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woman reading on leather armchair with large bookcase behind

How To Curate Your Own Bookcase

“My Dad teaches English, and he says arranging the books on your shelf is an act of literary criticism.” – Gabby Wood, Literary Director of the Booker Prize Foundation

Porter Riley believes that a bookcase is inherently personal: a collection of narratives, biographies, travel tips and artefacts which have been uniquely selected and gathered together by an individual. Your bookshelves speak volumes (excuse the pun!), and so whether you have one bookshelf or a whole library, what you put on them is a reflection of you. By curating your own bookcase you can create a corner of your home to be proud of, and an exciting space to peruse for the next piece of literature to get your teeth stuck in to.

Here are some of Porter Riley’s tips to sort your shelves:

The Bookcase

We don’t think you can have a good painting unless you’ve got a nice canvas. The same thought applies to your bookcase. Make sure you’ve shown it a bit of love before loading it up. A good clean and a lick of paint, or perhaps installing some floating shelves, will instantly make your storage smarter.


If you’ve still got that book that was a gift three years ago and you have never read, nor have any intention to read, then it’s time to pass it on to a new home. Get rid of the things that you didn’t enjoy reading so that you’re left with only your favourite books and literature that you’re excited to start.


Your combination of books are unique – perhaps this is why we find nosing through other people’s bookshelves so satisfying. A bookcase provides an insight into your tastes, humours and interests. The shelves hold physical stories whilst conjuring up memories of your own.

  • In a modern home, space needs to be maximised. We think a ‘multi-tasking’ shelf is a creative way to display your special objects. Intercept and bookend your tomes with pretty decorative pieces: a wooden key bowl, photographs, a vintage typewriter or a leather-bound pair of binoculars for instance!
  • Play around with tones and textures. You could arrange your collection by colour, or gather together interesting covers. Celebrate the slightly worn leather-bound books, bright cloth covers, and even the flaked spines of those great books you picked up at a charity shop.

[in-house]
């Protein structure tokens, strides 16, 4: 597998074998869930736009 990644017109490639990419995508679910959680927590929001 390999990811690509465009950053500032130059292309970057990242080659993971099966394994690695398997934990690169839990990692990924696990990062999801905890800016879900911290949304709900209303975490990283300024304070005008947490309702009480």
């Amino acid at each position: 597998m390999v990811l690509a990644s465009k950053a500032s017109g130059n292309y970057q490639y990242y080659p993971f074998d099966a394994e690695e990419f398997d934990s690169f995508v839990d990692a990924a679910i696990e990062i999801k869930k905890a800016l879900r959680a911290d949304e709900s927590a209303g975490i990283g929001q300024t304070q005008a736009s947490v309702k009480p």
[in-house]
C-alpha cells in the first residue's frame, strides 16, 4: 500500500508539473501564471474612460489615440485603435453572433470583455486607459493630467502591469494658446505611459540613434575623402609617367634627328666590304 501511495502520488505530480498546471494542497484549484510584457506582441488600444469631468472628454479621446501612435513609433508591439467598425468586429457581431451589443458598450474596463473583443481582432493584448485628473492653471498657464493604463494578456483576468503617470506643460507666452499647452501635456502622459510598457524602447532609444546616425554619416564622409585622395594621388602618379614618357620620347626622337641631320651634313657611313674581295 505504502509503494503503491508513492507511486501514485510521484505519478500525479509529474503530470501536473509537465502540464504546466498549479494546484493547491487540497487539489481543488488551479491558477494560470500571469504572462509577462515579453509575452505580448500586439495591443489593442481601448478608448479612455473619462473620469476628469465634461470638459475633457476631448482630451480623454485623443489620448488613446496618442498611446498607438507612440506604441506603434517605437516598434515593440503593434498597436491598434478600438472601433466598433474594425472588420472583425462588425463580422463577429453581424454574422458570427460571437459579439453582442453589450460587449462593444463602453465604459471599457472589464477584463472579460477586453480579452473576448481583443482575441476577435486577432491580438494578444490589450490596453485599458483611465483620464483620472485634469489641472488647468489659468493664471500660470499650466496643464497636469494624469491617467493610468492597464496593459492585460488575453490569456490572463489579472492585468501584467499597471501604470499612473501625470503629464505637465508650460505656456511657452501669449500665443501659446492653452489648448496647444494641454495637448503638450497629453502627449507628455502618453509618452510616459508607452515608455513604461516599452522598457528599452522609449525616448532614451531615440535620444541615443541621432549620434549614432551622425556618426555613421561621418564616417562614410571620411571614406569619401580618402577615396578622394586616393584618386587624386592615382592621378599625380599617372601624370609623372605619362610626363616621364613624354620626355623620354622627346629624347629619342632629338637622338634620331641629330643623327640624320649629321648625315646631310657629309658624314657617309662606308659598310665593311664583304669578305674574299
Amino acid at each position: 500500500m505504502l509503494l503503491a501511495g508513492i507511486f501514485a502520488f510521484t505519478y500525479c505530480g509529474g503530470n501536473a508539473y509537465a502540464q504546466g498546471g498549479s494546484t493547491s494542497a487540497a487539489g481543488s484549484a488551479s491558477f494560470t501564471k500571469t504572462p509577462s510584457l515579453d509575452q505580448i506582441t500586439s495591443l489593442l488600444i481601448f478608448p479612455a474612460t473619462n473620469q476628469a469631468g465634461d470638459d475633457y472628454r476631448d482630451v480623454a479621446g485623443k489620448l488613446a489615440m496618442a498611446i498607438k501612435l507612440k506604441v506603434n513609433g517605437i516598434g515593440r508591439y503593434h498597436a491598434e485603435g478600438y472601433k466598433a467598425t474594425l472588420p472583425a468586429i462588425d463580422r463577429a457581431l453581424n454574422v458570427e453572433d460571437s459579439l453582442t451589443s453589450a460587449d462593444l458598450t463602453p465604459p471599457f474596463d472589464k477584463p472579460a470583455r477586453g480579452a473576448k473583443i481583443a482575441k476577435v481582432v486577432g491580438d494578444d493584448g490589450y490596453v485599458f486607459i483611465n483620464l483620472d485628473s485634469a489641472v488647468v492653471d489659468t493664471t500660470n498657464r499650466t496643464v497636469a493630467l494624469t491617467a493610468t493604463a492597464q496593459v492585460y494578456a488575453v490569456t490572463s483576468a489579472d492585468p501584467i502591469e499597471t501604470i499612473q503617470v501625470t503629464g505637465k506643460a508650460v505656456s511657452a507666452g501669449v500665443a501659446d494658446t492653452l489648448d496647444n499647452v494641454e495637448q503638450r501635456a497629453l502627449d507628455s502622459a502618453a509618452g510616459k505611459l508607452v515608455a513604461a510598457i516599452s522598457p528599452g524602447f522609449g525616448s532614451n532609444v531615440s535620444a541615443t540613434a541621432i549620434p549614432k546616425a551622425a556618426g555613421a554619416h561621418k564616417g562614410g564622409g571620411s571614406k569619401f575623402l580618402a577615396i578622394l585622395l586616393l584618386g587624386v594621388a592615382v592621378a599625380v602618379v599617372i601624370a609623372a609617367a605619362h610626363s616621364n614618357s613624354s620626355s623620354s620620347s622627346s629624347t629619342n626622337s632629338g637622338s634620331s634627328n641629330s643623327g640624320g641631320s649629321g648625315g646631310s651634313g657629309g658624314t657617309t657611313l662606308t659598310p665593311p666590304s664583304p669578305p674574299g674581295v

• If you want to be a little quirky, experiment with levels. Place teeny books next to great big volumes, try propping up a line of upright books with a stack of books, or place some leaning diagonally.
  • If you don’t have a memory for names, try organising your books by genre or time period, or perhaps create a separate section for the books you always come back to.

Here at Porter Riley, we are advocates of the idea that practicality is no longer synonymous with blandness – and can even be a little bit exciting!

Suggested Books for the Modern Bookcase

Wallpaper* City Guides, from £6.95

These pocket-sized travel books reveal all you need to know about the world’s most intoxicating cities –  and look wonderful on your shelves once you’ve finished with them.

Ottolenghi: The Cookbook, £27

Jam-packed full of beautiful Middle Eastern recipes, this is one for the spice lovers and travellers.

Penguin Clothbound Classics, £14.99

penguin clothbound classics

Photo Credit: Porterhouse & Stone

Beautiful clothbound classics. If you’re going to embark on reading Dickens et al, you may as well do it in style.

Penguin Modern Classics, £14.99

penguin modern classics

Photo Credit: Jim Stoddart

Penguin Books have a succinct collection of Modern Classics – definitely worth perusing.

Porter Riley is a London-based leather design company who believe in making the ordinary that little bit more extraordinary. Our range of luxury leather phone cases blend the practical and the pretty so you can make notes for your novel, share snaps of your bookshelf, and conduct conversations in style.

Words by Serena Banfield


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